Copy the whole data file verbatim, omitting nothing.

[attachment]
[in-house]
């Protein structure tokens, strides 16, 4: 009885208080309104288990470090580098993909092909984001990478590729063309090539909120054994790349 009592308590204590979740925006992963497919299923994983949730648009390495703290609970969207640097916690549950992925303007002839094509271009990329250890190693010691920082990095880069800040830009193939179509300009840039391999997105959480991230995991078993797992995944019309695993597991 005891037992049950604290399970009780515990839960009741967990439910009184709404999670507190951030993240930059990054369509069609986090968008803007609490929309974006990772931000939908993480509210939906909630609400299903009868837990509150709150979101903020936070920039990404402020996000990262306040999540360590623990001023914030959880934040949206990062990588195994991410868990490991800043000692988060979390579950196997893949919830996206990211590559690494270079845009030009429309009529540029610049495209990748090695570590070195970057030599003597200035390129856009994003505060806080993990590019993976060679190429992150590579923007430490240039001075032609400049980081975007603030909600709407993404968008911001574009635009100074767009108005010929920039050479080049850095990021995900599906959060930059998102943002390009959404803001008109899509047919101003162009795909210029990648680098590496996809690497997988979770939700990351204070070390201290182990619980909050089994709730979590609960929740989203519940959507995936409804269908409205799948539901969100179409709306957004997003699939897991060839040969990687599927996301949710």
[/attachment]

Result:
[in-house]
């Protein structure tokens, strides 16, 4: 009885208080309104288990470090580098993909092909984001990478590729063309090539909120054994790349 009592308590204590979740925006992963497919299923994983949730648009390495703290609970969207640097916690549950992925303007002839094509271009990329250890190693010691920082990095880069800040830009193939179509300009840039391999997105959480991230995991078993797992995944019309695993597991 005891037992049950604290399970009780515990839960009741967990439910009184709404999670507190951030993240930059990054369509069609986090968008803007609490929309974006990772931000939908993480509210939906909630609400299903009868837990509150709150979101903020936070920039990404402020996000990262306040999540360590623990001023914030959880934040949206990062990588195994991410868990490991800043000692988060979390579950196997893949919830996206990211590559690494270079845009030009429309009529540029610049495209990748090695570590070195970057030599003597200035390129856009994003505060806080993990590019993976060679190429992150590579923007430490240039001075032609400049980081975007603030909600709407993404968008911001574009635009100074767009108005010929920039050479080049850095990021995900599906959060930059998102943002390009959404803001008109899509047919101003162009795909210029990648680098590496996809690497997988979770939700990351204070070390201290182990619980909050089994709730979590609960929740989203519940959507995936409804269908409205799948539901969100179409709306957004997003699939897991060839040969990687599927996301949710």